Do I Really Always Need Healing?
"Healing" seems to be the primary or even solitary spiritual metaphor these days. Sermons, book titles, seminars, YouTube talks, etc. are fixated on spiritual and psychological healing:
The implication is that I am sick, broken and fundamentally defective.
First off, let me acknowledge that healing is a legitimate metaphor when referring to psycho-spiritual traumas, but it is not the only symbol for approaching emotional distress--nor perhaps even the best. When the healing metaphor fails, I am stuck without alternative ways of seeing my trauma. There is another metaphor found in Carl Jung's autobiography:
"It has always seemed to me that I had to answer questions which Fate had posed to my forefathers and which had not yet been answered, or as if I had to complete, or perhaps continue, things which previous ages had left unfinished." (Jung, Memories, Dreams and Reflections)
Here Jung sees his psycho-spiritual problems, not as inherited family illnesses, but as congenital "questions posed by Fate" to his ancestors. In this view, my ancestral connection has passed along the assignment to for me to take up. Here Jung uses a developmental metaphor in order to emphasize the soul's ongoing process of continuation and completion rather than that of inflexible sickness and brokenness. In a developmental metaphor, trauma is more like an algebra assignment. I am not broken and don't need to heal anything, but am allowed to continue working on and completing the Fateful family assignments.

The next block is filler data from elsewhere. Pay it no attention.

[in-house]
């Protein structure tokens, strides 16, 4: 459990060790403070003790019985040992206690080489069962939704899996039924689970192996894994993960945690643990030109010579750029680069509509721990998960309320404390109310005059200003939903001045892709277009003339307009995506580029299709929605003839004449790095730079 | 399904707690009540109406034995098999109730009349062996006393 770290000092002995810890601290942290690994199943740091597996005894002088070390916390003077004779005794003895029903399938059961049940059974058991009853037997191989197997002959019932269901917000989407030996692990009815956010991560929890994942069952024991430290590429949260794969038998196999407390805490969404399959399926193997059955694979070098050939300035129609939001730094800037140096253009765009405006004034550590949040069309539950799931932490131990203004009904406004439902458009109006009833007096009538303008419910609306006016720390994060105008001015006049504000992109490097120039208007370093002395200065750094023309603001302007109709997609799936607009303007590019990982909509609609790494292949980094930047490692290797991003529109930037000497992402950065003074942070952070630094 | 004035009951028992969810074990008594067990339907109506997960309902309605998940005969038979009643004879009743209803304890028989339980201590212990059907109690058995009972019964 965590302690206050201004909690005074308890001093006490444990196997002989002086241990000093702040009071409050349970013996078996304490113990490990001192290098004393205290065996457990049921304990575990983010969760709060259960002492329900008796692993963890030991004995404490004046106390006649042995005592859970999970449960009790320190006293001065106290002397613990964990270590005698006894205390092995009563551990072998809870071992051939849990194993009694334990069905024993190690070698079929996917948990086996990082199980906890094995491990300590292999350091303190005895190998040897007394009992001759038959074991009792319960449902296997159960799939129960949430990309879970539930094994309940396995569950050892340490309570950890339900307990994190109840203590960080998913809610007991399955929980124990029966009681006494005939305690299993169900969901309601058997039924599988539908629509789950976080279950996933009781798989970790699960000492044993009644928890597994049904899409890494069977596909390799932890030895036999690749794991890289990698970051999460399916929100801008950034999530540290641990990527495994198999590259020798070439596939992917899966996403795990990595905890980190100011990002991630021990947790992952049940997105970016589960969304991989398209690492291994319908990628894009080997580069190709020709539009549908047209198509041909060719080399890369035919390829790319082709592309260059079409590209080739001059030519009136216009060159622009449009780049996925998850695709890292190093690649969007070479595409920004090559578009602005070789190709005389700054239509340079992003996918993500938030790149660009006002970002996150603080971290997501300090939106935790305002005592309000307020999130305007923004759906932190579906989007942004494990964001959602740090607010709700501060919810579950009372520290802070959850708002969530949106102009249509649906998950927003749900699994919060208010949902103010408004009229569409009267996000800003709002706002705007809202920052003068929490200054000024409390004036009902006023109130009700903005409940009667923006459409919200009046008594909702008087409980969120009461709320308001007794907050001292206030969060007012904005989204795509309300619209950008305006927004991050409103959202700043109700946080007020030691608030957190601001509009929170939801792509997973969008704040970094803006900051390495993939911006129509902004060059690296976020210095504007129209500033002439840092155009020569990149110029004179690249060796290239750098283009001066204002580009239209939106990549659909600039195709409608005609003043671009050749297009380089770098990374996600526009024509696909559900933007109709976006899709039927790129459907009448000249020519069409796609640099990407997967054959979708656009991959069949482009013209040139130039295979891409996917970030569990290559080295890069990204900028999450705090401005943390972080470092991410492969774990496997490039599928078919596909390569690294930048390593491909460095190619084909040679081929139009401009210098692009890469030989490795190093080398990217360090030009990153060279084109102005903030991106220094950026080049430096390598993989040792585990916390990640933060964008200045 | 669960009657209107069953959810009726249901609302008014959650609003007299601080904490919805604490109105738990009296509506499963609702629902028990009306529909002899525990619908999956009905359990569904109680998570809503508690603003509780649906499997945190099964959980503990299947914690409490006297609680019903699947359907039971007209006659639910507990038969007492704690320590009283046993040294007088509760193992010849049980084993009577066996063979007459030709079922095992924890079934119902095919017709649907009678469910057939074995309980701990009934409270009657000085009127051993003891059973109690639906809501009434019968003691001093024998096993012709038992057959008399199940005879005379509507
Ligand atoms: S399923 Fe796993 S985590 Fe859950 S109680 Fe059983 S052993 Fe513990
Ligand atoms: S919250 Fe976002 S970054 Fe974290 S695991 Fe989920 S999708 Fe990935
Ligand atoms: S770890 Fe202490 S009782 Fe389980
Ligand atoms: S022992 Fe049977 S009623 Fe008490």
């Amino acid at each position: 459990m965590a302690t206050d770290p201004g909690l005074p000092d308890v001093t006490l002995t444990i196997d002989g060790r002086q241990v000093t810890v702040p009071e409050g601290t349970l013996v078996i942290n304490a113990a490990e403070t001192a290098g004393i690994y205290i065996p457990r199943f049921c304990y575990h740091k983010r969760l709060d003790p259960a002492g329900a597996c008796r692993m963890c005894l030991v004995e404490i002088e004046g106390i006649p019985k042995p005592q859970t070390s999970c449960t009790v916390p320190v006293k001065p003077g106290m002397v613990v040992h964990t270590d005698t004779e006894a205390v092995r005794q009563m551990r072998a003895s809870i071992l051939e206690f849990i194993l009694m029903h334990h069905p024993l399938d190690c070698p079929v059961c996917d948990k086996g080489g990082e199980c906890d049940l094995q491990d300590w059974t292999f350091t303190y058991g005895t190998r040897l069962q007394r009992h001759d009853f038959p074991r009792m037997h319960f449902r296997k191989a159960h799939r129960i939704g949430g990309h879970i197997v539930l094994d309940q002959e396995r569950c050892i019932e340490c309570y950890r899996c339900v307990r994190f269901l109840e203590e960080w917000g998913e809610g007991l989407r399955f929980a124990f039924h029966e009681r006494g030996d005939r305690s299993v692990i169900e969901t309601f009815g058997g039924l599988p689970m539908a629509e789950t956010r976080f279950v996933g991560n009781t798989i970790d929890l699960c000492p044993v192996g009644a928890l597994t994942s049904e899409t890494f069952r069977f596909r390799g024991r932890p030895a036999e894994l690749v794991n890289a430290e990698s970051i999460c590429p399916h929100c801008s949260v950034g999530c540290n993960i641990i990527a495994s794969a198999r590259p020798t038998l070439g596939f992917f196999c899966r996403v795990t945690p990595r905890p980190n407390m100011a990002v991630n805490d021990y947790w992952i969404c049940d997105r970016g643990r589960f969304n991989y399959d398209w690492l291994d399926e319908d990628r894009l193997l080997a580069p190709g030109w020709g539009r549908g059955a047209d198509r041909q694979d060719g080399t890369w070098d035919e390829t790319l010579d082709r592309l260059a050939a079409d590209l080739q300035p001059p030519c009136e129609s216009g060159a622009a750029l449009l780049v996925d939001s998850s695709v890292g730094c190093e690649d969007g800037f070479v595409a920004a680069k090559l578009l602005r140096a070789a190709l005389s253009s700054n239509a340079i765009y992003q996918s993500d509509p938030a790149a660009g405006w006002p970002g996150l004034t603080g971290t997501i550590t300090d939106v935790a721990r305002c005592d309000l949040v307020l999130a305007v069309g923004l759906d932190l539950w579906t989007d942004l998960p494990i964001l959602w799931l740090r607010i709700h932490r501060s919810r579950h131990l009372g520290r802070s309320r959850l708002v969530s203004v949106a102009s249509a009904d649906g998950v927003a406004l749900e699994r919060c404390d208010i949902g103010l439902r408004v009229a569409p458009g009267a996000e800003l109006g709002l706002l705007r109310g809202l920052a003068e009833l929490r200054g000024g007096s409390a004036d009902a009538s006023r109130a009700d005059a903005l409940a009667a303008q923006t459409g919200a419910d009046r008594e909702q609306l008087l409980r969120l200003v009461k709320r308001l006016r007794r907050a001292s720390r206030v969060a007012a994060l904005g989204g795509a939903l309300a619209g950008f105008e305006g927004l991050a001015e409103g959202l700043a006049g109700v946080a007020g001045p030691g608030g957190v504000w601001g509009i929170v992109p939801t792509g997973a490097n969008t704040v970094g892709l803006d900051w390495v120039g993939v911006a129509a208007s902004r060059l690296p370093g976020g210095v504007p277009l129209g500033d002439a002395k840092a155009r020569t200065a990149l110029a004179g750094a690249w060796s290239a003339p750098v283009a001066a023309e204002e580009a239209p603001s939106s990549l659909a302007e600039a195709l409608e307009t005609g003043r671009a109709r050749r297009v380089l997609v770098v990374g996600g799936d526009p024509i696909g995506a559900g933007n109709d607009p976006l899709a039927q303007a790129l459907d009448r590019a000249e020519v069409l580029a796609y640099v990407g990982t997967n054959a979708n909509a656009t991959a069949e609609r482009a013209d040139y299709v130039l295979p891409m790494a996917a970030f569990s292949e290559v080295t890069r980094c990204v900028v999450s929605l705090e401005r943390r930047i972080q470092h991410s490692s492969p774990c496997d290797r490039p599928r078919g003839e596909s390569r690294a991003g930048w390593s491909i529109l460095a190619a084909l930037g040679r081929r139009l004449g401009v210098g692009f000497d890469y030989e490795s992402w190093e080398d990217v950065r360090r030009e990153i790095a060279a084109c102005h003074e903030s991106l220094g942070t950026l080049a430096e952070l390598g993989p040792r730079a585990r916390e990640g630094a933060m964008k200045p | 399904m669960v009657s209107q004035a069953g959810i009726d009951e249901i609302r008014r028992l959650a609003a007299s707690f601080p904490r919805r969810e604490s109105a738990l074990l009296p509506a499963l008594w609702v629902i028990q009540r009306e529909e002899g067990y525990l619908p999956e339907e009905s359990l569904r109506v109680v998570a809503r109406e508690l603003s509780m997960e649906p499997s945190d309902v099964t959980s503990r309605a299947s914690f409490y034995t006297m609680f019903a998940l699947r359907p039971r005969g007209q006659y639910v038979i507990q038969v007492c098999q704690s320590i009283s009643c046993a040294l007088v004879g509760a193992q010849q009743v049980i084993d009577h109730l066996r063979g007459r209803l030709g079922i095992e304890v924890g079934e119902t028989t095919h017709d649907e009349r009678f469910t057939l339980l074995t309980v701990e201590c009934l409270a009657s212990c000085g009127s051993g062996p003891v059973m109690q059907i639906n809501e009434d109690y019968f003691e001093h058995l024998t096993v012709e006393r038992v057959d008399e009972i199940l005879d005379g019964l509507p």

Jesus and the Apostle Paul frequently use developmental agricultural images to symbolize the spiritual life:
Many early Christian theologians viewed Adam and Eve--planted like human seeds in the Garden of Eden--as a parable for human development. The so-called "fall" denotes the moment the embryonic human is cast into the soil of life in order that each of us might move from the raw image of God into the completed likeness of God. In this view, I don't need healing, but rather maturation through ongoing life experiences--negative and positive.
But when healing is my sole symol for spiritual and psychological traumas, I assume
the only alternatives are to get well or remain sick. If I don't "get well," then I have failed and remain sick and broken. But the educational and agricultural developmental metaphors allow for progress through the ancestral journey. I am merely one student in a family endeavor. I am not defective, but merely incomplete until the assignment is finished--likely many generations from now.
When it comes to psycho-spiritual traumas, let's utilize our metaphorical imaginations. Life is more than a disease to be healed, much more than the mere cessation of all suffering. It is a vital journey through many stages and modes of being and living. Perhaps instead of R.I.P. ( Rest in Peace ) on our gravestones, we ought to etch the letters T.B.C. ( To Be Continued ).